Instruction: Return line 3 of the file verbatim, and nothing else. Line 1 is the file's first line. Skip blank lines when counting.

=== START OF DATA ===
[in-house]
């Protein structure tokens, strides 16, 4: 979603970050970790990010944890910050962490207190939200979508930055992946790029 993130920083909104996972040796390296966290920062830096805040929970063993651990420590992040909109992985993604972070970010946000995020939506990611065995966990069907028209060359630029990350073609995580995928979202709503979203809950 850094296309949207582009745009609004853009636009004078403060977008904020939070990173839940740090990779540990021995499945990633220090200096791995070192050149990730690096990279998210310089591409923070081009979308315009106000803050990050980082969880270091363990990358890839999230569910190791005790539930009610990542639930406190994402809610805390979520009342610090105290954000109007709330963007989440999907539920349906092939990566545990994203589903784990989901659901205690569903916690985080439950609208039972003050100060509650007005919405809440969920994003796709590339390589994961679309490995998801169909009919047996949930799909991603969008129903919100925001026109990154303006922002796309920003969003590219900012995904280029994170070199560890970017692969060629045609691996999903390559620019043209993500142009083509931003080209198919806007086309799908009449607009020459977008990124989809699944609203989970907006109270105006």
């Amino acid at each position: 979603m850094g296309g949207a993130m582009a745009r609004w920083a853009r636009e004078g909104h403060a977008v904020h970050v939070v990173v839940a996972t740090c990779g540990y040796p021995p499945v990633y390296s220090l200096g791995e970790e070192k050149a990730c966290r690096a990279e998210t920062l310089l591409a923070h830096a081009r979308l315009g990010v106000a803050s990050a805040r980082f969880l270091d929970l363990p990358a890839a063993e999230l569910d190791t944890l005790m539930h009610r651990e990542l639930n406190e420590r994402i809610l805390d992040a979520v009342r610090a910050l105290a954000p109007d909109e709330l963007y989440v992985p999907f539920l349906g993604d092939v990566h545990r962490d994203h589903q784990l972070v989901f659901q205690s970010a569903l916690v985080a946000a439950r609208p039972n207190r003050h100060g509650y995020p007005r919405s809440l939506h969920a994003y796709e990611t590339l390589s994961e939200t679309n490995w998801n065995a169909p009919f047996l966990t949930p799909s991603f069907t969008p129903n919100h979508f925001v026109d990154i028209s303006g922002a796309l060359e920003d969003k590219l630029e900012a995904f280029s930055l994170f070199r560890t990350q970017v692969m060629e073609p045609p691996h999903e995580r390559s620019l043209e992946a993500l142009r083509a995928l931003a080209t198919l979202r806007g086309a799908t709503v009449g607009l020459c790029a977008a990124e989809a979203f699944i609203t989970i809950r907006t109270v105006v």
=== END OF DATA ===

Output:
């Amino acid at each position: 979603m850094g296309g949207a993130m582009a745009r609004w920083a853009r636009e004078g909104h403060a977008v904020h970050v939070v990173v839940a996972t740090c990779g540990y040796p021995p499945v990633y390296s220090l200096g791995e970790e070192k050149a990730c966290r690096a990279e998210t920062l310089l591409a923070h830096a081009r979308l315009g990010v106000a803050s990050a805040r980082f969880l270091d929970l363990p990358a890839a063993e999230l569910d190791t944890l005790m539930h009610r651990e990542l639930n406190e420590r994402i809610l805390d992040a979520v009342r610090a910050l105290a954000p109007d909109e709330l963007y989440v992985p999907f539920l349906g993604d092939v990566h545990r962490d994203h589903q784990l972070v989901f659901q205690s970010a569903l916690v985080a946000a439950r609208p039972n207190r003050h100060g509650y995020p007005r919405s809440l939506h969920a994003y796709e990611t590339l390589s994961e939200t679309n490995w998801n065995a169909p009919f047996l966990t949930p799909s991603f069907t969008p129903n919100h979508f925001v026109d990154i028209s303006g922002a796309l060359e920003d969003k590219l630029e900012a995904f280029s930055l994170f070199r560890t990350q970017v692969m060629e073609p045609p691996h999903e995580r390559s620019l043209e992946a993500l142009r083509a995928l931003a080209t198919l979202r806007g086309a799908t709503v009449g607009l020459c790029a977008a990124e989809a979203f699944i609203t989970i809950r907006t109270v105006v």